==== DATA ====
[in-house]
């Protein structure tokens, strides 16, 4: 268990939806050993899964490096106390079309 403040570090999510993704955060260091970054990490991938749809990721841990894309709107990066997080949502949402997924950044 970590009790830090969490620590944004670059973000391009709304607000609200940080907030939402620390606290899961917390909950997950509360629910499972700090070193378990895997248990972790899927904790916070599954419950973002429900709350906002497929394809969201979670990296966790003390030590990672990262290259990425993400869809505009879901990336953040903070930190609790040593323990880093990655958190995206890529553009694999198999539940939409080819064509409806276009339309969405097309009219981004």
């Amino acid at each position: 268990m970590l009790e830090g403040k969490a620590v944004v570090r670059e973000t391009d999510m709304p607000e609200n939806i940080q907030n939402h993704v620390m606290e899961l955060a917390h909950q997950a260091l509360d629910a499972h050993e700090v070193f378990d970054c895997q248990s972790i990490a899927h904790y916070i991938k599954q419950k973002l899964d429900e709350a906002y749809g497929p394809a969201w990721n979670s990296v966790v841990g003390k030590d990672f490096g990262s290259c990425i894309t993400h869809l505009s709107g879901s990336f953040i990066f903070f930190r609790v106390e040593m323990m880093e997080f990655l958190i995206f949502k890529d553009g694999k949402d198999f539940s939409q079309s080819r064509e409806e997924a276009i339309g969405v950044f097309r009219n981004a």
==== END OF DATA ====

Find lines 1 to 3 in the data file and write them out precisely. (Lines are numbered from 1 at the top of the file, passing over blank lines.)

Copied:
[in-house]
């Protein structure tokens, strides 16, 4: 268990939806050993899964490096106390079309 403040570090999510993704955060260091970054990490991938749809990721841990894309709107990066997080949502949402997924950044 970590009790830090969490620590944004670059973000391009709304607000609200940080907030939402620390606290899961917390909950997950509360629910499972700090070193378990895997248990972790899927904790916070599954419950973002429900709350906002497929394809969201979670990296966790003390030590990672990262290259990425993400869809505009879901990336953040903070930190609790040593323990880093990655958190995206890529553009694999198999539940939409080819064509409806276009339309969405097309009219981004």
């Amino acid at each position: 268990m970590l009790e830090g403040k969490a620590v944004v570090r670059e973000t391009d999510m709304p607000e609200n939806i940080q907030n939402h993704v620390m606290e899961l955060a917390h909950q997950a260091l509360d629910a499972h050993e700090v070193f378990d970054c895997q248990s972790i990490a899927h904790y916070i991938k599954q419950k973002l899964d429900e709350a906002y749809g497929p394809a969201w990721n979670s990296v966790v841990g003390k030590d990672f490096g990262s290259c990425i894309t993400h869809l505009s709107g879901s990336f953040i990066f903070f930190r609790v106390e040593m323990m880093e997080f990655l958190i995206f949502k890529d553009g694999k949402d198999f539940s939409q079309s080819r064509e409806e997924a276009i339309g969405v950044f097309r009219n981004a």